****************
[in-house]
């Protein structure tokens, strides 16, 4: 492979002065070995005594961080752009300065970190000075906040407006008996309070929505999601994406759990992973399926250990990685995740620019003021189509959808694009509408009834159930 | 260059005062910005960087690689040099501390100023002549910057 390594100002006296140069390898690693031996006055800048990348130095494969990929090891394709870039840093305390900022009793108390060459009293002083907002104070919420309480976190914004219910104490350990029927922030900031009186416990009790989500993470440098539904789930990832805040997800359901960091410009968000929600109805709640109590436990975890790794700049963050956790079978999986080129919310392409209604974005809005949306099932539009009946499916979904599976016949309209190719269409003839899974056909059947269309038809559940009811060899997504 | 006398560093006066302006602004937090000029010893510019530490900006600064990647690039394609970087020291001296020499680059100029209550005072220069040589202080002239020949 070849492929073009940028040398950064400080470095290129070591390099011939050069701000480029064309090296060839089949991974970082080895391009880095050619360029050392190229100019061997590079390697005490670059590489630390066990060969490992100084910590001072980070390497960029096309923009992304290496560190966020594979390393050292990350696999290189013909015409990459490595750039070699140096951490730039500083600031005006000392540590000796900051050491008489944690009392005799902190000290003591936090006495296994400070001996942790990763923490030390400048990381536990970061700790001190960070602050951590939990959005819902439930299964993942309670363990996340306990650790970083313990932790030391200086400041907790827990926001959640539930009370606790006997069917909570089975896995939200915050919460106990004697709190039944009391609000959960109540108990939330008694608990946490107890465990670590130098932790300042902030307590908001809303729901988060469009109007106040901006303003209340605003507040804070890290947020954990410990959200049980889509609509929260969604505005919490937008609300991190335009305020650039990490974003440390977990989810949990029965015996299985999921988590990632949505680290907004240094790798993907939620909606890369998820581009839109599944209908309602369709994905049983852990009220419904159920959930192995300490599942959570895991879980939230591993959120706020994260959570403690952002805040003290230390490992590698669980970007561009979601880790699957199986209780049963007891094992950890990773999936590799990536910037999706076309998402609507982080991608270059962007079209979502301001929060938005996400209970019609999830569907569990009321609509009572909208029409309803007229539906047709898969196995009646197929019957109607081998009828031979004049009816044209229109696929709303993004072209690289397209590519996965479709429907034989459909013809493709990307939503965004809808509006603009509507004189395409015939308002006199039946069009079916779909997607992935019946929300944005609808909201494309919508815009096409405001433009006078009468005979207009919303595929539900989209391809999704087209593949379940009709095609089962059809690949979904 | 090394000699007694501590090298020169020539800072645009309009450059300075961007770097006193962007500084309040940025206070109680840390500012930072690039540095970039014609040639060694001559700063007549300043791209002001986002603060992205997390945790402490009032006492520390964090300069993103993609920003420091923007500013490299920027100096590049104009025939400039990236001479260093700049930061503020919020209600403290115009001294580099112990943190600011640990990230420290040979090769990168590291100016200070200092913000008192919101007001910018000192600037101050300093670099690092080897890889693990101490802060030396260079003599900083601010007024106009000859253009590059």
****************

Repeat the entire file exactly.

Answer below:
[in-house]
């Protein structure tokens, strides 16, 4: 492979002065070995005594961080752009300065970190000075906040407006008996309070929505999601994406759990992973399926250990990685995740620019003021189509959808694009509408009834159930 | 260059005062910005960087690689040099501390100023002549910057 390594100002006296140069390898690693031996006055800048990348130095494969990929090891394709870039840093305390900022009793108390060459009293002083907002104070919420309480976190914004219910104490350990029927922030900031009186416990009790989500993470440098539904789930990832805040997800359901960091410009968000929600109805709640109590436990975890790794700049963050956790079978999986080129919310392409209604974005809005949306099932539009009946499916979904599976016949309209190719269409003839899974056909059947269309038809559940009811060899997504 | 006398560093006066302006602004937090000029010893510019530490900006600064990647690039394609970087020291001296020499680059100029209550005072220069040589202080002239020949 070849492929073009940028040398950064400080470095290129070591390099011939050069701000480029064309090296060839089949991974970082080895391009880095050619360029050392190229100019061997590079390697005490670059590489630390066990060969490992100084910590001072980070390497960029096309923009992304290496560190966020594979390393050292990350696999290189013909015409990459490595750039070699140096951490730039500083600031005006000392540590000796900051050491008489944690009392005799902190000290003591936090006495296994400070001996942790990763923490030390400048990381536990970061700790001190960070602050951590939990959005819902439930299964993942309670363990996340306990650790970083313990932790030391200086400041907790827990926001959640539930009370606790006997069917909570089975896995939200915050919460106990004697709190039944009391609000959960109540108990939330008694608990946490107890465990670590130098932790300042902030307590908001809303729901988060469009109007106040901006303003209340605003507040804070890290947020954990410990959200049980889509609509929260969604505005919490937008609300991190335009305020650039990490974003440390977990989810949990029965015996299985999921988590990632949505680290907004240094790798993907939620909606890369998820581009839109599944209908309602369709994905049983852990009220419904159920959930192995300490599942959570895991879980939230591993959120706020994260959570403690952002805040003290230390490992590698669980970007561009979601880790699957199986209780049963007891094992950890990773999936590799990536910037999706076309998402609507982080991608270059962007079209979502301001929060938005996400209970019609999830569907569990009321609509009572909208029409309803007229539906047709898969196995009646197929019957109607081998009828031979004049009816044209229109696929709303993004072209690289397209590519996965479709429907034989459909013809493709990307939503965004809808509006603009509507004189395409015939308002006199039946069009079916779909997607992935019946929300944005609808909201494309919508815009096409405001433009006078009468005979207009919303595929539900989209391809999704087209593949379940009709095609089962059809690949979904 | 090394000699007694501590090298020169020539800072645009309009450059300075961007770097006193962007500084309040940025206070109680840390500012930072690039540095970039014609040639060694001559700063007549300043791209002001986002603060992205997390945790402490009032006492520390964090300069993103993609920003420091923007500013490299920027100096590049104009025939400039990236001479260093700049930061503020919020209600403290115009001294580099112990943190600011640990990230420290040979090769990168590291100016200070200092913000008192919101007001910018000192600037101050300093670099690092080897890889693990101490802060030396260079003599900083601010007024106009000859253009590059």